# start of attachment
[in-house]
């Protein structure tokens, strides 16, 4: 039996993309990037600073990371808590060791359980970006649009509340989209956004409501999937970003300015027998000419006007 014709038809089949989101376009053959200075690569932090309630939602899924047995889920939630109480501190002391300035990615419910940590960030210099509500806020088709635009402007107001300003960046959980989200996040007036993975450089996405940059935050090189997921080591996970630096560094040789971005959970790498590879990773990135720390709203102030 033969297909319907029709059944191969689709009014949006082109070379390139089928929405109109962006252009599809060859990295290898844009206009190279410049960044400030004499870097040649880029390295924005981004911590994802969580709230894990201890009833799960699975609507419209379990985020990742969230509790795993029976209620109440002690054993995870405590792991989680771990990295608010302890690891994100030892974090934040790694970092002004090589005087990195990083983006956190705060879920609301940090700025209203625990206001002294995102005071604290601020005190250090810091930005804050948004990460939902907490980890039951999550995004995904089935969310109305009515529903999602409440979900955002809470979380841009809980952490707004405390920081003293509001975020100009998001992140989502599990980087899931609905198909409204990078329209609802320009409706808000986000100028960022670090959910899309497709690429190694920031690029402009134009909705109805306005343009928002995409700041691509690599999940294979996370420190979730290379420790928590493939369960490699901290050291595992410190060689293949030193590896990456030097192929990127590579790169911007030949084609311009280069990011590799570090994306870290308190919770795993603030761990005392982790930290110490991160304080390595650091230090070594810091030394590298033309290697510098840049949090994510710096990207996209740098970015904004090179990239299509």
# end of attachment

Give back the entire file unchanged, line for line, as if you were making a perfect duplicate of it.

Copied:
[in-house]
């Protein structure tokens, strides 16, 4: 039996993309990037600073990371808590060791359980970006649009509340989209956004409501999937970003300015027998000419006007 014709038809089949989101376009053959200075690569932090309630939602899924047995889920939630109480501190002391300035990615419910940590960030210099509500806020088709635009402007107001300003960046959980989200996040007036993975450089996405940059935050090189997921080591996970630096560094040789971005959970790498590879990773990135720390709203102030 033969297909319907029709059944191969689709009014949006082109070379390139089928929405109109962006252009599809060859990295290898844009206009190279410049960044400030004499870097040649880029390295924005981004911590994802969580709230894990201890009833799960699975609507419209379990985020990742969230509790795993029976209620109440002690054993995870405590792991989680771990990295608010302890690891994100030892974090934040790694970092002004090589005087990195990083983006956190705060879920609301940090700025209203625990206001002294995102005071604290601020005190250090810091930005804050948004990460939902907490980890039951999550995004995904089935969310109305009515529903999602409440979900955002809470979380841009809980952490707004405390920081003293509001975020100009998001992140989502599990980087899931609905198909409204990078329209609802320009409706808000986000100028960022670090959910899309497709690429190694920031690029402009134009909705109805306005343009928002995409700041691509690599999940294979996370420190979730290379420790928590493939369960490699901290050291595992410190060689293949030193590896990456030097192929990127590579790169911007030949084609311009280069990011590799570090994306870290308190919770795993603030761990005392982790930290110490991160304080390595650091230090070594810091030394590298033309290697510098840049949090994510710096990207996209740098970015904004090179990239299509």